From 1948 to 1951, Mr. Zaret was a writer for the CBS radio show, Sing It Again. In 1954, Mr. Zaret received a phone call from composer Alex North. Mr. North had just completed the score for a movie, and needed a lyric for the theme song. Mr. Zaret initially declined because he was too busy overseeing the painting of his house. Mr. North said the movie was about a model low-security prison, and Mr. Zaret agreed. The movie was titled Unchained and the new song was called "Unchained Melody." The movie came out in 1954, and is forgettable. But several recordings of the song were hits that year and the song received an Oscar nomination; the winner was "Three Coins in a Fountain" from the movie Three Coins in the Fountain. In 1990, the movie Ghost used the 1965 Righteous Brothers recording. In 2011, Ghost: The Musical opened in London. The song has been recorded by thousands of artists, and many recordings have been hits. In 2007, it received ASCAP's Towering Song award.
CHARLES LOUIS SINGER (Lou Singer) was born on 3 October 1912 in the Bronx, NY. He was later known as Louis C. Singer. His brother Alexander was a TV producer and one of the original creators of "Name That Tune". His brother David was in advertising.He taught himself piano and was a child prodigy. His first musical love was jazz, which he called "the true expression of twentieth century America". He said his early compositions "Slipping through My Fingers" (in 1935), "Orientale Nocturne" (with Leon Carr in 1938), and "Counterpoint al Mode" (with Leon Car in 1939) were "musical expressions written in the medium of his own period". He studied music theory, harmony, and counterpoint at Julliard School of Music.
While at Julliard, Mr. Singer met Rosalie Robin. They married and had two daughters, Frances and Barbara. His daughters provided most of this biography.Mr. Singer's first job was with W. C. Handy. He then worked as an arranger in the Duke Ellington office, where he helped write "Lost in Meditation" (with Irving Mills, Duke Ellington, and Juan Tizol in 1938), and "Gypsy Without a Song" (with Irving Gordon, Duke Ellington, and Juan Tizol in 1938). He used the money he earned to further his musical education
During the 1940s, Mr. Singer worked extensively in radio, including the show "Flow Gently Sweet Rhythm" with John Kirby and Maxene Sullivan. He wrote "If I Had a Ribbon Bow" (with Hughie Prince) and "Lass With a Delicate Air" (with Hy Zaret), and other work inspired by English folklore. In 1947, he was named to the New York Times Honor Roll for Radio, and the Radio and Television Critics Circle. He also earned the Billboard and Variety Awards for contribution to radio.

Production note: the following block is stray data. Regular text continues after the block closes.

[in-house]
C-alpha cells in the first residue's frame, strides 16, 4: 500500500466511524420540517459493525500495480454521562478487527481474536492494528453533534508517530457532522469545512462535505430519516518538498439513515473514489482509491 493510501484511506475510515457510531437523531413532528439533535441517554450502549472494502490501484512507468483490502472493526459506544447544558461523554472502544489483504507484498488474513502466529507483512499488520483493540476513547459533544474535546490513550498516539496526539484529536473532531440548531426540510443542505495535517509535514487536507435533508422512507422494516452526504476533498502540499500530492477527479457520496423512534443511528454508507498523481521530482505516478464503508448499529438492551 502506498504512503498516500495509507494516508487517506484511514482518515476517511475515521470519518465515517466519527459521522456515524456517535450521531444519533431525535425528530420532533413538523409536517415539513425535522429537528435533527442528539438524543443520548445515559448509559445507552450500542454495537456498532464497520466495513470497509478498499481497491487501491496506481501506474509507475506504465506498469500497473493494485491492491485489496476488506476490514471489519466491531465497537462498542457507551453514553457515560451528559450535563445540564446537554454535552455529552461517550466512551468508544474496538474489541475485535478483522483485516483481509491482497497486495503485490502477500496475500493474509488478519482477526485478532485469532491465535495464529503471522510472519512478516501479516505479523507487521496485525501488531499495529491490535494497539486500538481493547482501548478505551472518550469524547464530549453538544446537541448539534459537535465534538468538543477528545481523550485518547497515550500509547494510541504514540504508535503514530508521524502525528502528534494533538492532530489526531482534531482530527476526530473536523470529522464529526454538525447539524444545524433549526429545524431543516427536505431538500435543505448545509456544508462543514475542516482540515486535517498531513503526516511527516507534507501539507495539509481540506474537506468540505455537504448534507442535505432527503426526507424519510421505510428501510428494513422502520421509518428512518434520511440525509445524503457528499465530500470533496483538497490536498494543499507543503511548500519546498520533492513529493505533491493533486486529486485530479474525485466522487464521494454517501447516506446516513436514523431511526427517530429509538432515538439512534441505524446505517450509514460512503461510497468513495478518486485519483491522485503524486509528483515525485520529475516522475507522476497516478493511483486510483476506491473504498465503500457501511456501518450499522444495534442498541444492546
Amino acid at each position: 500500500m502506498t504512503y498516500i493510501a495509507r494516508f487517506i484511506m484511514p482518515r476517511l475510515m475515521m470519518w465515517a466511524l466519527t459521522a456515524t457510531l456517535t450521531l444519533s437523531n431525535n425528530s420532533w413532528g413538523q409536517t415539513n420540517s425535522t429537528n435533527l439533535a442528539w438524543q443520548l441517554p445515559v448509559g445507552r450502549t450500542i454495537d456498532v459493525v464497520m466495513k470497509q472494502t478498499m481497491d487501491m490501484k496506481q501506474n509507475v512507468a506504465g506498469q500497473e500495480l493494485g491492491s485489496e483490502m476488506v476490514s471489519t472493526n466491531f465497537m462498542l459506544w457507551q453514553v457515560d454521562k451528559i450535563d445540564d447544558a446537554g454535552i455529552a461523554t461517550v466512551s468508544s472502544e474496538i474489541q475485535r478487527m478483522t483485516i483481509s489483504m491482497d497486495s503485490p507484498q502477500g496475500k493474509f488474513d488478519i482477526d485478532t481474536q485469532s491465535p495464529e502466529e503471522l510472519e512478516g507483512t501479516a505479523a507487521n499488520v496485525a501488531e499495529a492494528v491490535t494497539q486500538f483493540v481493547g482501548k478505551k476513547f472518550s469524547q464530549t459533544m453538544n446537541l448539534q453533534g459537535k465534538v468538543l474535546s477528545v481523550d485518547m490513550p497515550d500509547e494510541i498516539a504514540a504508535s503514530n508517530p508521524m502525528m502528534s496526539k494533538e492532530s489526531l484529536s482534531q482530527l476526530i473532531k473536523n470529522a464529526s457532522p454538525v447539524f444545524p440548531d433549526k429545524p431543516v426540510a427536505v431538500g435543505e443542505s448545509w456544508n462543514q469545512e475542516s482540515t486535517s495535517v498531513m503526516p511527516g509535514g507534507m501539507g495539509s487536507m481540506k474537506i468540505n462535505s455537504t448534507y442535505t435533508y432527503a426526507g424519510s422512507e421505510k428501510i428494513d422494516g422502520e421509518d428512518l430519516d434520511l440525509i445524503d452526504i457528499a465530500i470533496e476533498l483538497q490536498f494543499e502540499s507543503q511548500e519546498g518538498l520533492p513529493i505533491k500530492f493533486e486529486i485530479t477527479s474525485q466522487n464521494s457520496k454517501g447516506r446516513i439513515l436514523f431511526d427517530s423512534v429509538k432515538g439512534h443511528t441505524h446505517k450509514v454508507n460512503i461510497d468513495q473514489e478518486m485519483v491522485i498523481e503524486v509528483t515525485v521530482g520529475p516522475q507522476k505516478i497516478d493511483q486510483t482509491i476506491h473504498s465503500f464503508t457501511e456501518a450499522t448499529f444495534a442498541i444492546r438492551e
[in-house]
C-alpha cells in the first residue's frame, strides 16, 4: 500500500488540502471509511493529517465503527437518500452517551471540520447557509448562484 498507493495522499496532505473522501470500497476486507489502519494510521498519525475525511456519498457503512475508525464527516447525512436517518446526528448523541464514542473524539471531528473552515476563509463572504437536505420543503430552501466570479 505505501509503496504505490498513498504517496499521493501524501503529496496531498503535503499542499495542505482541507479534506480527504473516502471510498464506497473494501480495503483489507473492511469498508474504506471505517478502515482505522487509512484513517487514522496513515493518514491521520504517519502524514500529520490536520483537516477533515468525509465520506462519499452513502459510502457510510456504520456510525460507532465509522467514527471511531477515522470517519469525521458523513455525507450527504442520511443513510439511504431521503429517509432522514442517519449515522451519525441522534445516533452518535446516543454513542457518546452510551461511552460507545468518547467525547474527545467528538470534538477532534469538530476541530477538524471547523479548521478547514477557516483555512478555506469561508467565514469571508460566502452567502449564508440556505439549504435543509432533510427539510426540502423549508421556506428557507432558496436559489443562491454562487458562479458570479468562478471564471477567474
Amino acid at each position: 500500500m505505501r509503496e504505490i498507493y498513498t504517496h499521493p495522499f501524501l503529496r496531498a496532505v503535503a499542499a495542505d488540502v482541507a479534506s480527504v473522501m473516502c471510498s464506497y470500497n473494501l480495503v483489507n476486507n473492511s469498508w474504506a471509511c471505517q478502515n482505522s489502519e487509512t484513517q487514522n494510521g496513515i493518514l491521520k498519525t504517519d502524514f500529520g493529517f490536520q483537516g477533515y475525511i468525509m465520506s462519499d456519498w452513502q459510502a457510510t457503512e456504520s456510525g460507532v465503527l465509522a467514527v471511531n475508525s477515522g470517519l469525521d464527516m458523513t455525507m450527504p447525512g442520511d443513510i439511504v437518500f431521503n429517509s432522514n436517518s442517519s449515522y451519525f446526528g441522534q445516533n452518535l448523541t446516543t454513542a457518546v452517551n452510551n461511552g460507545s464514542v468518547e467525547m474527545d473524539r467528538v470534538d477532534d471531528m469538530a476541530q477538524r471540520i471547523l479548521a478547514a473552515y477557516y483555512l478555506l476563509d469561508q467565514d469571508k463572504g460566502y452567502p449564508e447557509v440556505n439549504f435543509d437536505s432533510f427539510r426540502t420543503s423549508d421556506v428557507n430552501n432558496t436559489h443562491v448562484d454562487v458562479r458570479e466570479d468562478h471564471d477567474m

During the 1940s, he also worked as staff arranger for Lou Levy (Leeds Music). This work inspired changes in his musical style and new collaborations. He wrote "Keep Smilin' Keep Laughin' Be Happy", "One Meat Ball" (with Hy Zaret, and made famous by Josh White, Jimmy Savo, and The Andrews Sisters), "Sleepy Serenade" (with Mort Greene, and made famous by The Andrews Sisters), "Atom and Evil" (with Hy Zaret), "I Will be Home Again" (with Raymond Leveen and Bennie Benjamin, and later recorded by Elvis Presley when he went into the army), "Bugler's Dilemma", and "Tic Tac Toe." "Song of the Army Nurse Corps" (with Hy Zaret) was formally adopted as the official anthem of the Army Nurse Corps during World War II.
Mr. Singer collaborated with Paul Glass on a series of books about the history of music, which included arrangements for voice and piano plus guitar chords. These include "Singing Soldiers: A History of the Civil War in Song" , "Songs of the Sea", "Songs of Town and City Folk", "Songs of the West", "Songs of Hill and Mountain Folk", "Songs of Forest and River Folk", and "The Spirit of the Sixties". These books were published by Grosset and Dunlap.
In the 1950s Mr. Singer wrote "Young and Warm and Wonderful" (with Hy Zaret, and made famous by Tony Bennett), "Am I a Toy or a Treasure" (with Arthur Altman and Irving Taylor, and made famous by Kay Starr), and "Kismet: A Musical Arabian Night Piano/Vocal Score (with Robert Wright and George Forrest). He composed the theme song and background score for the famed TV cartoon series "Gigantor," and later for "Big World of Little Adam"; both series were produced by his brother, Alexander.
From 1947 through the early 1960s, he worked on the "Little Songs" series with Hy Zaret. Mr. Singer and his brother were working on a third television series ("Ringo"), when he died suddenly from a blood clot in his brain on 26 February 1966.